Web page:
Blackie and co build a 'world-beater' in shed

By Hamish Fletcher

Kevin Black, Gavin Watson and Geoff Thorpe with their  innovative composite product - Nucleer NC007. Photo / Richard Robinson
Kevin Black, Gavin Watson and Geoff Thorpe with their innovative composite product - Nucleer NC007. Photo / Richard Robinson

1980s radio legend Kevin Black - aka Blackie - said his latest business venture would never have got off the ground without the hot-bed of innovation and ingenuity found in the humble Kiwi shed.

After seven years of tinkering away over a few beers, Black and two of his mates - Gavin Watson and Geoff Thorpe - reckon they have come up with a world-beating product. "It had a lot to do with a shed that I had. Three men and a shed, beers, patriotic fervour, discovery ... sheds in New Zealand have always been an inspiring environment," Black said.

The trio have developed a composite material they are pushing as a strong, pliable and affordable alternative to carbon fibre, glass or steel.

The unique quality about the product, dubbed Nucleer, is its capacity to be moulded or bent into nearly any shape while still maintaining the strength of less versatile materials.

"When we started talking about whether it could be formed or bent, most of the experts said we were dreaming and off the planet. But you can make any [shape] out of this - it's as wide as your imagination," Watson said.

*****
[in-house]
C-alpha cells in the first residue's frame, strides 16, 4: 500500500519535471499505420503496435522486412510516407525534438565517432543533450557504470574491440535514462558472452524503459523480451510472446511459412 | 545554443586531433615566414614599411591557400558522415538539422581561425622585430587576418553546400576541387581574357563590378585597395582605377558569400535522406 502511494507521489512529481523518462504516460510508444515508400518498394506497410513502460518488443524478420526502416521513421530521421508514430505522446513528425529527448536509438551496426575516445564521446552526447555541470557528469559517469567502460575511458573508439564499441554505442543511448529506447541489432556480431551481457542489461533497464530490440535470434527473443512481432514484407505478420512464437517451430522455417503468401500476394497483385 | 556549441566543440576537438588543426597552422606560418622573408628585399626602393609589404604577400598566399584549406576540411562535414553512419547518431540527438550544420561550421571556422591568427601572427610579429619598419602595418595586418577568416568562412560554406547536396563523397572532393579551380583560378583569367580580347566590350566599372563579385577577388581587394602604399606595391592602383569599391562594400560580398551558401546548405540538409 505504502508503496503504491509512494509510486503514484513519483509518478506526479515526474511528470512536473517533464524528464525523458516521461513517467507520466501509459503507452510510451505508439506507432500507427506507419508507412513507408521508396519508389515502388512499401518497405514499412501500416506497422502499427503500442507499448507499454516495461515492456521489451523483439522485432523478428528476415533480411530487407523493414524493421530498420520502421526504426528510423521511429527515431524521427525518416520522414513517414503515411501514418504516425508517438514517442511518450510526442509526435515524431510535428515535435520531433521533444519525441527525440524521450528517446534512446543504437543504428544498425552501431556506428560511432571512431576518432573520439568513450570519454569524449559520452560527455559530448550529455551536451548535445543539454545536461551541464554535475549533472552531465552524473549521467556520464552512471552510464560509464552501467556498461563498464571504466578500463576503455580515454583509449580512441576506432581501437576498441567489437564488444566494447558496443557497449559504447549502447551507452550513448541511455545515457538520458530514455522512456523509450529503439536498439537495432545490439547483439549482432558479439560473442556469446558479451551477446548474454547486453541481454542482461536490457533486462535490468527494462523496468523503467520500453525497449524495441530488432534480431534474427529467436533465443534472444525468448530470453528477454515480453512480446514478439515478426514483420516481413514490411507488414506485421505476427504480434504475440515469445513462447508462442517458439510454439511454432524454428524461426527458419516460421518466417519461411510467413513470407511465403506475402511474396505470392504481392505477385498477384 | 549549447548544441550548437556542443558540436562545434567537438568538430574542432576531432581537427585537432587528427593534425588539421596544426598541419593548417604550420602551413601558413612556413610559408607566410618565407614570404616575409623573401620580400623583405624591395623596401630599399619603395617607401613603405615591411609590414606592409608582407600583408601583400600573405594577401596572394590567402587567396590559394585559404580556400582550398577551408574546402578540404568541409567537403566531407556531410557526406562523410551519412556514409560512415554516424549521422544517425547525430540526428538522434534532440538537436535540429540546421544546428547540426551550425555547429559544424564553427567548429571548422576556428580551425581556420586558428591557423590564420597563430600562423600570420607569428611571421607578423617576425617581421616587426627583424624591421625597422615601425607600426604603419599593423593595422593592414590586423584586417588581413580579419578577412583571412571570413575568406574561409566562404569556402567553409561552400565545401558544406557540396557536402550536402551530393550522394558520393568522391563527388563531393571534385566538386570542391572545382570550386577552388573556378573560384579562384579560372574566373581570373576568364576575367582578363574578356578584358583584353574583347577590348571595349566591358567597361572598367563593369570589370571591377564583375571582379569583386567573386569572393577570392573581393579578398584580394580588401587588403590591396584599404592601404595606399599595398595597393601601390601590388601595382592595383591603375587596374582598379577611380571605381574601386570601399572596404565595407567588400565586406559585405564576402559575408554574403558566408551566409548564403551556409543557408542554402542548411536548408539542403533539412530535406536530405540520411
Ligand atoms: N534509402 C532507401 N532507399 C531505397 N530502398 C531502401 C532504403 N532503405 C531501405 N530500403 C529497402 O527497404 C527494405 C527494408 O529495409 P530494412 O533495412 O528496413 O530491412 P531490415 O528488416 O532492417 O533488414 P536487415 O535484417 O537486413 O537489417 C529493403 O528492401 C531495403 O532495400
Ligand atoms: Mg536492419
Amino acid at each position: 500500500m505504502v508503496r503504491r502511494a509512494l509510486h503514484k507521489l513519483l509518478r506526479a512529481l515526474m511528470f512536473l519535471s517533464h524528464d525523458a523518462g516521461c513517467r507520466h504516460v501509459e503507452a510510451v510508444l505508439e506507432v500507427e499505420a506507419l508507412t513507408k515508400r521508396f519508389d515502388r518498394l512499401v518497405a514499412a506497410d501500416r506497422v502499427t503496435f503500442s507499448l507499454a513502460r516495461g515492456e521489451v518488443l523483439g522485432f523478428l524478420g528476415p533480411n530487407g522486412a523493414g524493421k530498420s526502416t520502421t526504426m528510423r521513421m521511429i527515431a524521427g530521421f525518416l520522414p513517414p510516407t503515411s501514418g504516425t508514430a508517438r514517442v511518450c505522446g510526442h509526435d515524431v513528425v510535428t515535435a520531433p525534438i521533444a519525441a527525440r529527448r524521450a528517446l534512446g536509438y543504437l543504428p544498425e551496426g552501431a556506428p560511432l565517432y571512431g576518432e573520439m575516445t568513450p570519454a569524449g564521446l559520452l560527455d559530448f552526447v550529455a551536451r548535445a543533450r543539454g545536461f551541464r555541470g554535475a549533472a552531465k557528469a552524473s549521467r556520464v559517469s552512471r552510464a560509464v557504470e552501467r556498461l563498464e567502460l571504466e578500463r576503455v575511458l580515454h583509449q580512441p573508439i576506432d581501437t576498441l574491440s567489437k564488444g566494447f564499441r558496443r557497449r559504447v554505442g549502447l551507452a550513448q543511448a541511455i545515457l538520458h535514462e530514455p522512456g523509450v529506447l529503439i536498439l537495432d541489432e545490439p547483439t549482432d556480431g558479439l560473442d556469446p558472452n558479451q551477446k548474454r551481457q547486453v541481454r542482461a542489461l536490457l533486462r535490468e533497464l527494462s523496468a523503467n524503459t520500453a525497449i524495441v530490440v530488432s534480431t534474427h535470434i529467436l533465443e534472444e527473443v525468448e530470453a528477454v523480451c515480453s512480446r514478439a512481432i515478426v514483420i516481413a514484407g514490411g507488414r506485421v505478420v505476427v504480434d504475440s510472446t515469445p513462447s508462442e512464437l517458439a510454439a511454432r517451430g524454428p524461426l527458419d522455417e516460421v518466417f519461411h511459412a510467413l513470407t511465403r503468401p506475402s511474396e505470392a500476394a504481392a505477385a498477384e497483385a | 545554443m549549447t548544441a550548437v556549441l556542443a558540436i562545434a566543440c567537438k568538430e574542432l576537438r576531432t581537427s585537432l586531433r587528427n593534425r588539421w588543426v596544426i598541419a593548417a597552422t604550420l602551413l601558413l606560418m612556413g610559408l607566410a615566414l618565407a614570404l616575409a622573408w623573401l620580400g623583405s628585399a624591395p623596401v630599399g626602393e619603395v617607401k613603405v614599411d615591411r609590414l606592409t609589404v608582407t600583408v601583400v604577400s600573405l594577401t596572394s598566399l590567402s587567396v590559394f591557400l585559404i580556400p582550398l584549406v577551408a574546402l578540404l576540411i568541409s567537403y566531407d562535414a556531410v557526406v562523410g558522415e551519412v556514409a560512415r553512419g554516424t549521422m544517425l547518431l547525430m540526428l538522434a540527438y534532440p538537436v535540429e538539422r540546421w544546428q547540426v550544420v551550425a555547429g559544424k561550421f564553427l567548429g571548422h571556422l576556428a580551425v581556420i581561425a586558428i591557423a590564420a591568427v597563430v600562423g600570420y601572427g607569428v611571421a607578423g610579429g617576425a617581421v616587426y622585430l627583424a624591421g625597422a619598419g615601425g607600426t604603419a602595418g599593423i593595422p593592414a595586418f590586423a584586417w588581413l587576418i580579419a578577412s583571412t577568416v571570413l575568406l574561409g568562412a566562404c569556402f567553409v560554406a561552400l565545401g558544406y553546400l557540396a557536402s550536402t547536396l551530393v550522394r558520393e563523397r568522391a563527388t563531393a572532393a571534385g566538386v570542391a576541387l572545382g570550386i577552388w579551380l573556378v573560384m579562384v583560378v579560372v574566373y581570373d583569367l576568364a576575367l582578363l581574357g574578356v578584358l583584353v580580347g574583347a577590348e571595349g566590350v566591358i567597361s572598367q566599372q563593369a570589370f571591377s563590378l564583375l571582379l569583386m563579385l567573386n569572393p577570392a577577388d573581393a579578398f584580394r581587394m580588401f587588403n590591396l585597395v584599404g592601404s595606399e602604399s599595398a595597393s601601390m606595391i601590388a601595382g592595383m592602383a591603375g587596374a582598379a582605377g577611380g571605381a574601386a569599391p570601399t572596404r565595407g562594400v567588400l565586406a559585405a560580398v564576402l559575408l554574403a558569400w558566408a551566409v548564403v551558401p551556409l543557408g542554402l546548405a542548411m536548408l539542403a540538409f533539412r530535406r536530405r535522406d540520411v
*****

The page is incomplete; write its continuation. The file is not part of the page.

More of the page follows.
"It's an amazing alternative to glass because you don't need double glazing. It keeps the heat in, it's soundproof, it's also actually 30 per cent optically clearer than glass," he said.

Nucleer is also very strong - Watson said a 4mm sheet on its edge can take up to 62 tonnes without cracking.

The trio said the potential for the material is endless and could be used in anything from boats, cars and aircraft to buildings, fridges or bus shelters.

They have secured a patent for the product in a number of countries and are now looking to sell the manufacturing and marketing rights.

Although extremely proud of what they have made, Black said there was no grand plan when the group set off.

"It was a lot of trials, a lot of failure, but we didn't lose our enthusiasm and as long as the beer fridge was running we could handle and come to grips with failure," he said.

"There were a lot of 'hoorays' and also lots of 'buggers'," Watson said.

The three are still working to see if they can improve Nucleer - but are now without the trusty shed where the product was born.

"Unfortunately Kevin sold his house. It was very inconvenient," Thorpe joked. "Much to his wife's dismay and horror we've now made her garage into a shed."

- NZ Herald

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